Borderline Personality Disorder - Case Study Example

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This paper aims to analyze such mental illness as borderline personality disorder. Borderline personality disorder is both a fascinating and often debilitating condition. Interest in this disorder has dramatically increased in comparison with other personality disorders. …
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Borderline Personality Disorder
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Download file to see previous pages Borderline Personality Disorder: Understanding a Complex Condition

In their work, A Casebook in Abnormal Psychology, Halgin and Whitbourne (1998) investigated the case of Ann, a woman diagnosed with borderline personality disorder. In order to assess and formulate an effective treatment strategy, it was necessary to understand the context of experiences within Ann’s life. She explained that one of her earliest memories was the belief that she had been an unwanted child. She held the belief that her parents did not divorce in order to make her a ‘legitimate’ child. She explained her childhood environment as a “living hell”. Ann’s mother showed her significant attention and care during the first two years of her life. Ann explained the close relationship with her mother as a method that would protect them both from her father. Both her mother and father constantly argued with each other and Ann attributed herself as the inherent cause of this conflict.
The close relationship that both her mother and she shared was downgraded with the birth of her younger sister when Ann was two years old. As her mother focused the majority of her attention on her sister, Ann felt both lonely and vulnerable. During the following years of Ann’s childhood, she focused her efforts in order to regain the love and affection from her mother that had been lost with the new addition of the family. While her efforts worked occasionally, she would often receive criticism and frustration from her mother. ...
Both her mother and father constantly argued with each other and Ann attributed herself as the inherent cause of this conflict (Halgin & Whitborne, 1998, p. 11).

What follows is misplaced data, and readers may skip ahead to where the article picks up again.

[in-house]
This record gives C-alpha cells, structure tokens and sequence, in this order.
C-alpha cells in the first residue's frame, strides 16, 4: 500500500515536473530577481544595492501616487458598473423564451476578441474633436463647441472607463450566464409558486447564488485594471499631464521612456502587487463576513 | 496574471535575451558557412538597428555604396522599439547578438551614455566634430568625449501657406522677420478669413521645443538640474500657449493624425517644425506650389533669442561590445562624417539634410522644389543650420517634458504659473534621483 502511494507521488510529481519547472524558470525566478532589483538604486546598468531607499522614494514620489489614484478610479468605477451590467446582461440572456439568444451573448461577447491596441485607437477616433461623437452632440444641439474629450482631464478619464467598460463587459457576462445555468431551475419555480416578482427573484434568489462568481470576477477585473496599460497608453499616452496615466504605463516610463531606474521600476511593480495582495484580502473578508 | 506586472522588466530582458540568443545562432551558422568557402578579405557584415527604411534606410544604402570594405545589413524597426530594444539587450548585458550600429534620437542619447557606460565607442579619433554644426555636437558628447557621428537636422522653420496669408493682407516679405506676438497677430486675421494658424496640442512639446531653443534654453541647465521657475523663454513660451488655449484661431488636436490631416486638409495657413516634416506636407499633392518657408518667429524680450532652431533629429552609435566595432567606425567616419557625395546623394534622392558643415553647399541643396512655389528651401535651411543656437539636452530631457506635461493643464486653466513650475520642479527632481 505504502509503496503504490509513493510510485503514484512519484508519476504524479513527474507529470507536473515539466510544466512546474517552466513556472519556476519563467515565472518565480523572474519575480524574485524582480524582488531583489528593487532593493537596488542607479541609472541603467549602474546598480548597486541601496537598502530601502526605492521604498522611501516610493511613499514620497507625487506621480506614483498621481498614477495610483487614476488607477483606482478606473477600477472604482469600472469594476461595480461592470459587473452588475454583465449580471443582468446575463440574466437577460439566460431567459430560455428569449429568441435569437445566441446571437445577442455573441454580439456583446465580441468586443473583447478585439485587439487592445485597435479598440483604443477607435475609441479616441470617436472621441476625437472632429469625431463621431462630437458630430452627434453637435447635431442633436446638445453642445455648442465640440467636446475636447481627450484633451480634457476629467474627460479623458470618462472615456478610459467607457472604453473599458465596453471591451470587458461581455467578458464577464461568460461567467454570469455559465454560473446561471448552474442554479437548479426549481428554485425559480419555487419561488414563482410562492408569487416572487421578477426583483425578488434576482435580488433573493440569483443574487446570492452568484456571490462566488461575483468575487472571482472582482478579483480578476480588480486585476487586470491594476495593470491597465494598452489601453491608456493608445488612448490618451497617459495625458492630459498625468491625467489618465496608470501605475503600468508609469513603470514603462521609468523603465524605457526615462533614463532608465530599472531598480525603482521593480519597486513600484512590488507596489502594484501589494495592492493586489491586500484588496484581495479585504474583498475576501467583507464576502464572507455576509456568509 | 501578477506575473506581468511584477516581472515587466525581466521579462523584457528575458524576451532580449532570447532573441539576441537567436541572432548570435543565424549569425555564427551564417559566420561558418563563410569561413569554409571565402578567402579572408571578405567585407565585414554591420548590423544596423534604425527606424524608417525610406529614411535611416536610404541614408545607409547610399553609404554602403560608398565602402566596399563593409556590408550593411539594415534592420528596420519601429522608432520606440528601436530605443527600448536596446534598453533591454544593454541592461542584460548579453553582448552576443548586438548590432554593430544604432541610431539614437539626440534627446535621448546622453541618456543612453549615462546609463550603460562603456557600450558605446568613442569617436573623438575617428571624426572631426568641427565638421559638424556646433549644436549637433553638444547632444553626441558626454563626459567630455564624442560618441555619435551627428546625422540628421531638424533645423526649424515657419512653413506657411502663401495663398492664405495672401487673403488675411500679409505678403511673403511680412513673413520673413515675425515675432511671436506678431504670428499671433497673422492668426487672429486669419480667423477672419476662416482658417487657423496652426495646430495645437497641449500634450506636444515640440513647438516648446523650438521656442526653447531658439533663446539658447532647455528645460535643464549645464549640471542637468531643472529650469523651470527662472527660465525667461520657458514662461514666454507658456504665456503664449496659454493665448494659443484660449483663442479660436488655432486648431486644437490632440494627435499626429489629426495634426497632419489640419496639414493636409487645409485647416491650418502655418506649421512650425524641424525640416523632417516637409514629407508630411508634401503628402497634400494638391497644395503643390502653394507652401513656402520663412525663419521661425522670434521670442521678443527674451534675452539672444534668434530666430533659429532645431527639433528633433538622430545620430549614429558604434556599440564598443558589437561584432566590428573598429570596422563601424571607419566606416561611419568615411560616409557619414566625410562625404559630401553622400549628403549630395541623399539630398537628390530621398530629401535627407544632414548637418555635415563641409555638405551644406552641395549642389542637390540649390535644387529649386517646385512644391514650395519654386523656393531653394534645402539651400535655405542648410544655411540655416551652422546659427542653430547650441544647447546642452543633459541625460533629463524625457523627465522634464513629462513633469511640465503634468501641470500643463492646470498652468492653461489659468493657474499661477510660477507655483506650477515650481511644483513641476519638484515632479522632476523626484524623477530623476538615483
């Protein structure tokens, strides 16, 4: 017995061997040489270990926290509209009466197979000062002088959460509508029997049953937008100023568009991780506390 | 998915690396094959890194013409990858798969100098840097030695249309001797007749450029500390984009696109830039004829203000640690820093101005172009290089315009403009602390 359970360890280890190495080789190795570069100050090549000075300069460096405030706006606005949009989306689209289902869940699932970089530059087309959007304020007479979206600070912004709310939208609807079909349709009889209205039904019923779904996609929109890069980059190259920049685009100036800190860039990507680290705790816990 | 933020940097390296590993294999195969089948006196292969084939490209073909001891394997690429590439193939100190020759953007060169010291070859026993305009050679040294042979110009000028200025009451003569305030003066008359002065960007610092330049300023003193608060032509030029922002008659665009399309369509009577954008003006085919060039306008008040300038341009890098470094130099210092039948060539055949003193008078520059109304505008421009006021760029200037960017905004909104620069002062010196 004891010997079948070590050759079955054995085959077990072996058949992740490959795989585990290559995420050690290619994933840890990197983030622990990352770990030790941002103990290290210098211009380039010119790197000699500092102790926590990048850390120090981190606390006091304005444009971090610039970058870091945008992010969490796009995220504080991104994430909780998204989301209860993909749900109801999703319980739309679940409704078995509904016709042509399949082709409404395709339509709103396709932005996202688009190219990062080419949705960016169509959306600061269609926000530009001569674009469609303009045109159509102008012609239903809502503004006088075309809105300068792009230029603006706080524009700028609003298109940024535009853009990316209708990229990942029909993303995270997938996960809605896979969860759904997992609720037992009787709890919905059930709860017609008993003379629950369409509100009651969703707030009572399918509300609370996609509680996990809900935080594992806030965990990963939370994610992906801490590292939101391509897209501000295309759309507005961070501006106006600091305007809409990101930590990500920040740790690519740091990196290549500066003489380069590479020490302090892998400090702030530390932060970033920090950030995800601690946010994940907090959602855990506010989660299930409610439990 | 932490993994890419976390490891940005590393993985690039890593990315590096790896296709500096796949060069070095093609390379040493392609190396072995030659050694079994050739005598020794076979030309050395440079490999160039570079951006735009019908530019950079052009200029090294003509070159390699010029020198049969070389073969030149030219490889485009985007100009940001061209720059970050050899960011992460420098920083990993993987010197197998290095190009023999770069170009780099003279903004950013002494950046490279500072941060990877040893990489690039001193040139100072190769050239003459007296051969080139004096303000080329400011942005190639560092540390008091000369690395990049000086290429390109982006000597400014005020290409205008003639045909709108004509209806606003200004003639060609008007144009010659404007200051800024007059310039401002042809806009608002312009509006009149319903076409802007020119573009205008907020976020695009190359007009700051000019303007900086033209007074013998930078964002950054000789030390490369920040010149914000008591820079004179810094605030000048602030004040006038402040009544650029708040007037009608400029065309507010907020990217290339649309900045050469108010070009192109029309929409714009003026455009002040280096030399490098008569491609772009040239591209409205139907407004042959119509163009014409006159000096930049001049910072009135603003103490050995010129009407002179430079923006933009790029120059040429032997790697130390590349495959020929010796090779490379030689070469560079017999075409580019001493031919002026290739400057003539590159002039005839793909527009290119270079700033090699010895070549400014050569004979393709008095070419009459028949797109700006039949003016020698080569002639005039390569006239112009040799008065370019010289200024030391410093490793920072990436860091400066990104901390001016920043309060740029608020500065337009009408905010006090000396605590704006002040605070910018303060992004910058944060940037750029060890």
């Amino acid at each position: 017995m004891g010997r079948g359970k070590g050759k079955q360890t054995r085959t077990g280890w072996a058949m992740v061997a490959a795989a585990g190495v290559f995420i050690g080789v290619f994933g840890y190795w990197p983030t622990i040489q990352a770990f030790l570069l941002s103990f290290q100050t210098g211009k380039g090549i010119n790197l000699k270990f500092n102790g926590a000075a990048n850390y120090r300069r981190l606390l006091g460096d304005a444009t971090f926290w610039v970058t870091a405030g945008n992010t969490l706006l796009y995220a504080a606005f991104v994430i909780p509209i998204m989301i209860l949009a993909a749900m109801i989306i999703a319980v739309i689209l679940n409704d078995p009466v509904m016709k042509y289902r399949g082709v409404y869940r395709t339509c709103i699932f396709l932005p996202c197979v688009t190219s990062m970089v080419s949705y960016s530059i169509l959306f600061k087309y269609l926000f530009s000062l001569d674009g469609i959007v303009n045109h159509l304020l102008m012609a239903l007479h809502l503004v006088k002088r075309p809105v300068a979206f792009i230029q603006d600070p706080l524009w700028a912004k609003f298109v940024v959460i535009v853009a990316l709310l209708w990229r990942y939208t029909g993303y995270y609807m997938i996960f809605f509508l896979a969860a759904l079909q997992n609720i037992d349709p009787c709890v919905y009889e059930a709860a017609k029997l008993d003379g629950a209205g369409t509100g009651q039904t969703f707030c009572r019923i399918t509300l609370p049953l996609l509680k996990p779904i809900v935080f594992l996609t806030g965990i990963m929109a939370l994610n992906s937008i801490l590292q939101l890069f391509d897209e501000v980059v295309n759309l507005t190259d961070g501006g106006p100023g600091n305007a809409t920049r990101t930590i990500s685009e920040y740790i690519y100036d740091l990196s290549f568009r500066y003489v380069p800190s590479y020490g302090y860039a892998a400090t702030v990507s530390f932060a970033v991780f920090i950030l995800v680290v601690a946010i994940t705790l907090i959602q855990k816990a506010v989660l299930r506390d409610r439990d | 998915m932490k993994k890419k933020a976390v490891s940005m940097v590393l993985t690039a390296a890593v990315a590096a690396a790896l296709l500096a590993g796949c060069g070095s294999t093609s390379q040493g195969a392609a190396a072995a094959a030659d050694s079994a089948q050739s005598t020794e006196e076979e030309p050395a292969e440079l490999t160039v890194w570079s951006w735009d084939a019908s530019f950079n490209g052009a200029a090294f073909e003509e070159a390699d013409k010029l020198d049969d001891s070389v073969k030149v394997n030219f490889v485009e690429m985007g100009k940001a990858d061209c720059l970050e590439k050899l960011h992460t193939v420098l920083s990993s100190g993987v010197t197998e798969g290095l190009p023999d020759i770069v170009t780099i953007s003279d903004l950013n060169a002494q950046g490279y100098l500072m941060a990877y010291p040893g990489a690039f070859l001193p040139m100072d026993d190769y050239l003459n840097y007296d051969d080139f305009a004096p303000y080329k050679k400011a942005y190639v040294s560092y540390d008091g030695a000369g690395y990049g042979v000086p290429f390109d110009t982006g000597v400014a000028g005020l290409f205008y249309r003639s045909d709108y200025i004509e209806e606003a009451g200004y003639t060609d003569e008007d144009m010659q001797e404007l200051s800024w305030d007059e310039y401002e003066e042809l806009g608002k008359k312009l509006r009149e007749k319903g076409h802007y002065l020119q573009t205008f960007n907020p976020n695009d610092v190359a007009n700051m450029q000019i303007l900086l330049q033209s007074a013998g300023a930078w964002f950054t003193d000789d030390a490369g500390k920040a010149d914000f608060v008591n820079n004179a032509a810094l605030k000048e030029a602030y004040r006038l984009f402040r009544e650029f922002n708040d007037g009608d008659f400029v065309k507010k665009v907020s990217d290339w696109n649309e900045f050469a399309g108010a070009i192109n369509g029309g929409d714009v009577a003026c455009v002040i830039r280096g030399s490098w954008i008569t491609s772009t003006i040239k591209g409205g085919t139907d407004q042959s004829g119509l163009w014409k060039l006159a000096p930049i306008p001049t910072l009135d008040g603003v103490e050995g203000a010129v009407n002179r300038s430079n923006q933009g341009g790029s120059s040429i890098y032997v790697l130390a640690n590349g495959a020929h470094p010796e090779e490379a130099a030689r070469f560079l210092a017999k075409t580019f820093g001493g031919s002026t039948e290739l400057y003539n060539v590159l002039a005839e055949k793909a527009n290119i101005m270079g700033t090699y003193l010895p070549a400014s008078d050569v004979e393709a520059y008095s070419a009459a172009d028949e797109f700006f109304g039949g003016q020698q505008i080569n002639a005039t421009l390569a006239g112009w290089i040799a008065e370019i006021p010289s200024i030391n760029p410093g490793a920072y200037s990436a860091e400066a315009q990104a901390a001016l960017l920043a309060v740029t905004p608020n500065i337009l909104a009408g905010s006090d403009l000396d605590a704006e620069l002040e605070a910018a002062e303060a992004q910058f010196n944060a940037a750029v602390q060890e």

The close relationship that both her mother and she shared was downgraded with the birth of her younger sister when Ann was two years old. As her mother focused the majority of her attention on her sister, Ann felt both lonely and vulnerable (Halgin & Whitborne, 1998, p. 11). During the following years of Ann's childhood, she focused her efforts in order to regain the love and affection from her mother that had been lost with the new addition of the family. While her efforts worked occasionally, she would often receive criticism and frustration from her mother (Halgin & Whitborne, 1998, p. 11).
With the birth of her second sister, Ann's need of an intimate relationship with her mother was more pronounced than ever before. Though Ann continued to seek approval and love, she explained that her mother began to take a firmer stance of criticism towards her. Both her mother and father now explicitly named her as the cause of the difficulty and misery within the family (Halgin & Whitborne, 1998, p. 11).
During adolescence, Ann became anorexic. Shortly after Ann's condition became apparent, her mother began to disprove of her behaviour. Within a year, Ann began to gain weight and returned to relatively normal behaviour (Halgin & Whitborne, 1998, p. 12).
Ann held deep resentments toward her sisters but refrained from expressing these feelings most of the time. Occasionally she would criticize or physically attack her sisters during periods of time when she felt particularly stressed or upset. Ann would ...Download file to see next pagesRead More
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parkerara added comment 6 months ago
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At first, I thought 11 of pages is too much for such a subject. But now I see it could not be done smarter. As the author starts you see the complexity of the subject. I’ve read all at once. Perfect essay

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